if any of you have read wired recently, you may have noted the article talking about how video games may be key to a steady rise in iq, due to the complex visual nature and problem solving of the performative video game. but now some experts are also saying that gaming helps you adapt to corporate life. beck and wade surveyed 2,500 business professionals and found strong ties between managerial behavior and playing video games. some of the findings of the survey show that gamers are better risk-takers, show confidence in their abilities, place a high value on relationships and employee input, and think in terms of "winning" when pursuing objectives.
also, chip luman from the charles schwab company's call center headquarters in phoenix, says "the people who play games are into technology, can handle more information, can synthesize more complex data, solve operational design problems, lead change and bring organizations through change.''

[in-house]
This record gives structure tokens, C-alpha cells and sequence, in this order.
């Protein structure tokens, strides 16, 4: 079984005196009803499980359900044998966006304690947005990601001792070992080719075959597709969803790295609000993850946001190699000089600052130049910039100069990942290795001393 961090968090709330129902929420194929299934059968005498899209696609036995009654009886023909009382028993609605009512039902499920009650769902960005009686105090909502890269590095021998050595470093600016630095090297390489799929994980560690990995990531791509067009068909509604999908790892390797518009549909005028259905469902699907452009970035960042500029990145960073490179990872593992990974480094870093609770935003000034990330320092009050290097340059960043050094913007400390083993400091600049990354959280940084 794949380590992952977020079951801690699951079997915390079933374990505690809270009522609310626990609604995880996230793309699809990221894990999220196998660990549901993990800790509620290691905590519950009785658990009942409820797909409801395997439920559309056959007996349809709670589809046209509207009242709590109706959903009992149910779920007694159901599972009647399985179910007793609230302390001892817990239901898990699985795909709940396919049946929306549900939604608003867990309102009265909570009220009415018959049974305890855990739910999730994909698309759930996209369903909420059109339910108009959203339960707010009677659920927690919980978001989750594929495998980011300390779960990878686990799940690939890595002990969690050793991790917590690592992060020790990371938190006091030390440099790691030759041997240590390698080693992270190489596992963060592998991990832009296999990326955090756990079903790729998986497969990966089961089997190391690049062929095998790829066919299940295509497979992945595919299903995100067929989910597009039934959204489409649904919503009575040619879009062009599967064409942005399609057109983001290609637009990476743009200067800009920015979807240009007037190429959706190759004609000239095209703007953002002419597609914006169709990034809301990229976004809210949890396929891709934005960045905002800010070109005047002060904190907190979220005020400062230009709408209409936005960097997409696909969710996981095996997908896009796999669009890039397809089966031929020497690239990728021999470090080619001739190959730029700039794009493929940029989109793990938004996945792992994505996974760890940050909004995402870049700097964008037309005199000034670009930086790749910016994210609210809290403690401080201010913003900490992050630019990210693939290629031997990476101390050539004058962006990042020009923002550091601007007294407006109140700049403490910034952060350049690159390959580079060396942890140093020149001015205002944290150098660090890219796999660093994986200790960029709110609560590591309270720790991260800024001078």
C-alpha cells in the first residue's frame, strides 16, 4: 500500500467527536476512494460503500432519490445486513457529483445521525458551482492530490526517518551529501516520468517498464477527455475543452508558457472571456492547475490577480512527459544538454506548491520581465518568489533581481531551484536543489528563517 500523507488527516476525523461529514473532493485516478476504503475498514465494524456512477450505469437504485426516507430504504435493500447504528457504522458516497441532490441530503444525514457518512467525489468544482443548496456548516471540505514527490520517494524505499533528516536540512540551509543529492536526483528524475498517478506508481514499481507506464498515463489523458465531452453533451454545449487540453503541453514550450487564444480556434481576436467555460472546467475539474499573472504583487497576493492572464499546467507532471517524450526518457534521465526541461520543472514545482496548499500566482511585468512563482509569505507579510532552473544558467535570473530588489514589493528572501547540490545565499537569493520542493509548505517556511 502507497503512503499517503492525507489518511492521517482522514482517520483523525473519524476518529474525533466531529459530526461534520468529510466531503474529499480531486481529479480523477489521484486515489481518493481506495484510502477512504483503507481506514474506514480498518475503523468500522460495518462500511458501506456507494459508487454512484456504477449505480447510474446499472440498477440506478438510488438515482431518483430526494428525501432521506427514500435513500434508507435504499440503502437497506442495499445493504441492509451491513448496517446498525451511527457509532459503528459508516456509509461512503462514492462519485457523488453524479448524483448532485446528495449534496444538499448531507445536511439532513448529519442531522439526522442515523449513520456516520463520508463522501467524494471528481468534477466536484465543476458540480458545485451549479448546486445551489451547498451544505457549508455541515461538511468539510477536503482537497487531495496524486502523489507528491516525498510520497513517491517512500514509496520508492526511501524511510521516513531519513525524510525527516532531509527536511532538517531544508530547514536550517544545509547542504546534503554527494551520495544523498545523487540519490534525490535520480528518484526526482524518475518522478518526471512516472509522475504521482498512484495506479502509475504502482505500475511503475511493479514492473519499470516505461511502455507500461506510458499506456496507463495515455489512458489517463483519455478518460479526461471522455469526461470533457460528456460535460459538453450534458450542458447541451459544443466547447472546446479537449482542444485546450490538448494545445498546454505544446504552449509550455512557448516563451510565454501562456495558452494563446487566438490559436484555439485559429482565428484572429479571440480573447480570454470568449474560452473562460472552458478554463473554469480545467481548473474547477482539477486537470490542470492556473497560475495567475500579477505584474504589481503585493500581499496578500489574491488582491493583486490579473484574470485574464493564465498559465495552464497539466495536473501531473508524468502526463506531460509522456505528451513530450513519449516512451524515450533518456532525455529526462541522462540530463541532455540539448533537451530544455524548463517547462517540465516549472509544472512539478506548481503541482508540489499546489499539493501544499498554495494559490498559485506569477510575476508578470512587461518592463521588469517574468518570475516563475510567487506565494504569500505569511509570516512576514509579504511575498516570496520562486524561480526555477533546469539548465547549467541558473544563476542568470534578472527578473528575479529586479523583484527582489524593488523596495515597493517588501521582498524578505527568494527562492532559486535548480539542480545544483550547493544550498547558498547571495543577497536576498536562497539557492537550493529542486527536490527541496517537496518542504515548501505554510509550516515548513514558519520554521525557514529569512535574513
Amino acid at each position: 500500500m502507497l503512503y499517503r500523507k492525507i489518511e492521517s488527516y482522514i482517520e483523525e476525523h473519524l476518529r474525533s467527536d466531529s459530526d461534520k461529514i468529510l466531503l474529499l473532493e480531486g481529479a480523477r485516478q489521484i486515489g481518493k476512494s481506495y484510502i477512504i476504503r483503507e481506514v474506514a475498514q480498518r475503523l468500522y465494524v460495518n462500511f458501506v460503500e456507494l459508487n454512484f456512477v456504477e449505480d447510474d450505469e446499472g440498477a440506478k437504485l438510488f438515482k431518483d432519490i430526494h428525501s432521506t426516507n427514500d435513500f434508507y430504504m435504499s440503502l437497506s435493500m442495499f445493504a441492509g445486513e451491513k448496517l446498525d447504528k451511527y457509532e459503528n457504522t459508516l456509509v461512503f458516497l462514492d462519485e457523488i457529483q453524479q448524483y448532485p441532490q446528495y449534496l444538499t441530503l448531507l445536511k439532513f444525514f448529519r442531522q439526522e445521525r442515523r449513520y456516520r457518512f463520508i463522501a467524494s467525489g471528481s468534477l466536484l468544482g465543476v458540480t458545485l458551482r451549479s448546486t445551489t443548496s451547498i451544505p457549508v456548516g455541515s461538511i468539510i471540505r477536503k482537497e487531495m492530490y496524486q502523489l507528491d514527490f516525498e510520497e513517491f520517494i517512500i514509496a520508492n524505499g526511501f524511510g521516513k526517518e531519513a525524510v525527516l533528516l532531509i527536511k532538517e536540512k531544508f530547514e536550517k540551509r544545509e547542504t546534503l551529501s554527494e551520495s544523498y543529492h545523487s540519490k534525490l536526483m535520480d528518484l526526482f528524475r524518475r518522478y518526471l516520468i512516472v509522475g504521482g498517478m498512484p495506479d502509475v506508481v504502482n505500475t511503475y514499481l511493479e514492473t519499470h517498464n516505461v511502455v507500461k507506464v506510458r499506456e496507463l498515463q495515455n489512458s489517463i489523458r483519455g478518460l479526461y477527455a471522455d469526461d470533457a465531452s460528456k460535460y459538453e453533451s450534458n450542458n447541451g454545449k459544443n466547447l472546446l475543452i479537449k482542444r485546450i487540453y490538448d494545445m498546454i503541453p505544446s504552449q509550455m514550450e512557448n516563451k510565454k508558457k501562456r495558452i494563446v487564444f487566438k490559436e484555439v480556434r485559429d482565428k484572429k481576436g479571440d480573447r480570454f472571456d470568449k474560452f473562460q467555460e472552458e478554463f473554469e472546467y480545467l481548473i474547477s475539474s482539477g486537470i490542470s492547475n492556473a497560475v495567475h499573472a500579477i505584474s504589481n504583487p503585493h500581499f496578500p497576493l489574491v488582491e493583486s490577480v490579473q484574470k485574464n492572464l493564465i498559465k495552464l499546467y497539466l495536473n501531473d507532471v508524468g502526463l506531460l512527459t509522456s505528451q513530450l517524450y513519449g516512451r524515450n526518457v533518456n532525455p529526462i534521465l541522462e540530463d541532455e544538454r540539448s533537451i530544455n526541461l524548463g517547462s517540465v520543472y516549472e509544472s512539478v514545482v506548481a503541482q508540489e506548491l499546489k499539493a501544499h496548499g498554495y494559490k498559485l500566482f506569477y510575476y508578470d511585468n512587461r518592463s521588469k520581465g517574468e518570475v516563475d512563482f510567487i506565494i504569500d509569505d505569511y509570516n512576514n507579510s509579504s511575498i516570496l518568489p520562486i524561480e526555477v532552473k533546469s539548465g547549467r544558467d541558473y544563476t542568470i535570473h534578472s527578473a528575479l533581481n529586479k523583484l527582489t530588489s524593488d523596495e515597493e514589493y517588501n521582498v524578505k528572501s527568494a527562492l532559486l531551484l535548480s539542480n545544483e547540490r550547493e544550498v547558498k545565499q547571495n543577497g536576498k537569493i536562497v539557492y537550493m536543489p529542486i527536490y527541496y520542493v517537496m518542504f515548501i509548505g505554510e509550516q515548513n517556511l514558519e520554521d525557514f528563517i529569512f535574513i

professor james paul gee of the university of wisconsin-madison recently did a study of a number of popular video games, and found that some of the games with the most cutting-edge teaching principles involved in them, were also some of the most violent ones, games normally displayed with a "mature" rating.
these findings are also counterintuitive to the recent report that emailing, iming and chatting lowers iq. wait - it's better to play video games than communicate over the internet?
even beyond the corporate profile, gaming helps in numerous ways in the hospital workplace. the associated press reported in december that giving a child a gameboy before surgery could relax children more than tranquilizers. also, dr. james rosser, director of the advanced medical technology institute at beth israel medical center, says that in a study it turned out that gamers performed better at surgery. they were less likely to make mistakes during certain forms of operations and suturing.
perfect. now i can skip my homework and play grand theft auto in peace - after all, maybe it's better for me anyway.
source article at mercury news
idea via future now
Thursday, May 12, 2005
Posted by Jim at 6:28 PM